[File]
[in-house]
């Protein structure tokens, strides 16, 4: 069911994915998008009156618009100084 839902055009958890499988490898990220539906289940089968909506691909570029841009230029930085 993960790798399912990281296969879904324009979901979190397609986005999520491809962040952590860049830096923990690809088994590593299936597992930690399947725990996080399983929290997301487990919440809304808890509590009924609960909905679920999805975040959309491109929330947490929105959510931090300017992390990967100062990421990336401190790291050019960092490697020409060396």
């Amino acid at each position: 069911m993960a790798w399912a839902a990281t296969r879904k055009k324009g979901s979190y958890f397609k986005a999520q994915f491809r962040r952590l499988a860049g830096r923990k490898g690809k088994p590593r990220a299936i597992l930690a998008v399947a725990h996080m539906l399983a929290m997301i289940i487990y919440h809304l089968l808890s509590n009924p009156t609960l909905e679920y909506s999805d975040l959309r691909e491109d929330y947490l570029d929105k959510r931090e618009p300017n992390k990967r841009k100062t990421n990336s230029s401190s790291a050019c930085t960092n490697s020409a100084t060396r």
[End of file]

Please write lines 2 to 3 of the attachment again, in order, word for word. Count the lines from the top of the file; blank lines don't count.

């Protein structure tokens, strides 16, 4: 069911994915998008009156618009100084 839902055009958890499988490898990220539906289940089968909506691909570029841009230029930085 993960790798399912990281296969879904324009979901979190397609986005999520491809962040952590860049830096923990690809088994590593299936597992930690399947725990996080399983929290997301487990919440809304808890509590009924609960909905679920999805975040959309491109929330947490929105959510931090300017992390990967100062990421990336401190790291050019960092490697020409060396």
């Amino acid at each position: 069911m993960a790798w399912a839902a990281t296969r879904k055009k324009g979901s979190y958890f397609k986005a999520q994915f491809r962040r952590l499988a860049g830096r923990k490898g690809k088994p590593r990220a299936i597992l930690a998008v399947a725990h996080m539906l399983a929290m997301i289940i487990y919440h809304l089968l808890s509590n009924p009156t609960l909905e679920y909506s999805d975040l959309r691909e491109d929330y947490l570029d929105k959510r931090e618009p300017n992390k990967r841009k100062t990421n990336s230029s401190s790291a050019c930085t960092n490697s020409a100084t060396r």